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Mindfulness training 'gathering momentum in UK schools'

26/10/2016 Kelly

A growing number of UK schools are using mindfulness techniques to help students relax, concentrate and free their minds from distraction.

According to a report from the Guardian, this mental control technique - which combines breathing exercises, discussions about meditation and simple stretching movements - is moving from independent schools to a rising number of state schools, both at the primary and secondary level.

The principle behind such programmes is to provide students with a means of centring their thoughts and escaping from the confusion and stress caused by an increasingly connected world, thereby improving their mental health and overall functioning.

Dr Richard Graham, a consultant psychiatrist at the Nightingale hospital in London, professed his support for the concept of mindfulness in schools, saying: "Young people are living in a very distracting world, where the fear of missing out has become the norm. They're struggling with multitasking."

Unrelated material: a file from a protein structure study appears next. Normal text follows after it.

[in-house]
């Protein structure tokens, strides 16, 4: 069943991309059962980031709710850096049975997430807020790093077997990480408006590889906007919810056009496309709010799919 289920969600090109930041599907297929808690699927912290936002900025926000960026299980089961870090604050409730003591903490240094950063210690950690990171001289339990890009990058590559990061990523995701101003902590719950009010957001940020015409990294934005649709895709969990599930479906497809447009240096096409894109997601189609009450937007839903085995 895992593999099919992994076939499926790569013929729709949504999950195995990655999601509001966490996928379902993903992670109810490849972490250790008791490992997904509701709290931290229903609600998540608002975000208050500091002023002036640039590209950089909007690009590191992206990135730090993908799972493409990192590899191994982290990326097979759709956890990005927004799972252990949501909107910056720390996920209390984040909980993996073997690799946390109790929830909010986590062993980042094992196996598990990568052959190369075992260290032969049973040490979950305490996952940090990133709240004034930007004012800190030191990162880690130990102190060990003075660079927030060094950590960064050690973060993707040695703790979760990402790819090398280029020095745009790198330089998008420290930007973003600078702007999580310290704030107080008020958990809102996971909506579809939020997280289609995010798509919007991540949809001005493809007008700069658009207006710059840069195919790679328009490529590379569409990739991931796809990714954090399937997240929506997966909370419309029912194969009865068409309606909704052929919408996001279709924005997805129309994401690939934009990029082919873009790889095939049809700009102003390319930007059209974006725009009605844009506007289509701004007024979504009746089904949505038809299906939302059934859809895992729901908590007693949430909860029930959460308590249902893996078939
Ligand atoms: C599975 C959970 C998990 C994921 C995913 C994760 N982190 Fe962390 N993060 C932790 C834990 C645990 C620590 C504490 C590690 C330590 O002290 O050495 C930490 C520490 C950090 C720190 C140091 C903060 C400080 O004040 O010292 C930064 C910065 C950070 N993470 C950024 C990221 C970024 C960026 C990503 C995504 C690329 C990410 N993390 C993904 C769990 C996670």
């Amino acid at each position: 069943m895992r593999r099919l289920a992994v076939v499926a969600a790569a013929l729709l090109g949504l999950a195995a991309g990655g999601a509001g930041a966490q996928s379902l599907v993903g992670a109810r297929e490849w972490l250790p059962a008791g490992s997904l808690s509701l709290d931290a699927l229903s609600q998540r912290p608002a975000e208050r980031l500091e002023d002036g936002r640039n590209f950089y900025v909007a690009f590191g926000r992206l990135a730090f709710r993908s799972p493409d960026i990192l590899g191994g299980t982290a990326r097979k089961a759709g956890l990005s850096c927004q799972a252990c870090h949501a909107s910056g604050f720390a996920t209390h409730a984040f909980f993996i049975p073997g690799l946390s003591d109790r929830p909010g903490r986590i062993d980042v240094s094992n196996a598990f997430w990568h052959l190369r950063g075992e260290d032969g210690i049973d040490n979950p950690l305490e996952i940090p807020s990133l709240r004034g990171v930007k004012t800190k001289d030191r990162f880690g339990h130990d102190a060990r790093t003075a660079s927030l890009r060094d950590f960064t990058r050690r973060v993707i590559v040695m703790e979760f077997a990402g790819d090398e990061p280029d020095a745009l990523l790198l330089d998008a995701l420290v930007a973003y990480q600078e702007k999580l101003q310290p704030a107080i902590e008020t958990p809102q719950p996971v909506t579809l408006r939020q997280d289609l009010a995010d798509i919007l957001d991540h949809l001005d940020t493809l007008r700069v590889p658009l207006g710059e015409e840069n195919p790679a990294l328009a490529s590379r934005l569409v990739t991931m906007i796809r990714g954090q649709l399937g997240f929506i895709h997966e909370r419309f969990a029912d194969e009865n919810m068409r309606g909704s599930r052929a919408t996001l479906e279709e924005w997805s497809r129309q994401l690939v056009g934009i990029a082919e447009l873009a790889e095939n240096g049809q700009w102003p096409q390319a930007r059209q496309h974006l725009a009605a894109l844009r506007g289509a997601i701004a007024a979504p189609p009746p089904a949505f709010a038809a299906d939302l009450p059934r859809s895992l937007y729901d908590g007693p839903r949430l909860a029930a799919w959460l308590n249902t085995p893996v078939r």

Data from the Mindfulness in Schools Project reveals that there are 1,350 teachers being trained in the technique this year - double the number taught last year, and up from 90 in 2011. It means that nationally, more than 4,000 teachers are now qualified.

Meanwhile, a new research project by the Oxford Mindfulness Centre is being organised to assess the mental health benefits of mindfulness among 6,000 children over the next six years, in order to develop a clearer picture of its benefits. The UK government is monitoring this research to see whether a case can be made for adding mindfulness to the national curriculum.

Meanwhile, Richard Burnett, co-founder of the Mindfulness in Schools Project, said: "It won't definitively prove that mindfulness is a silver bullet for kids' anxiety. But it will tell us what is working and what isn't."

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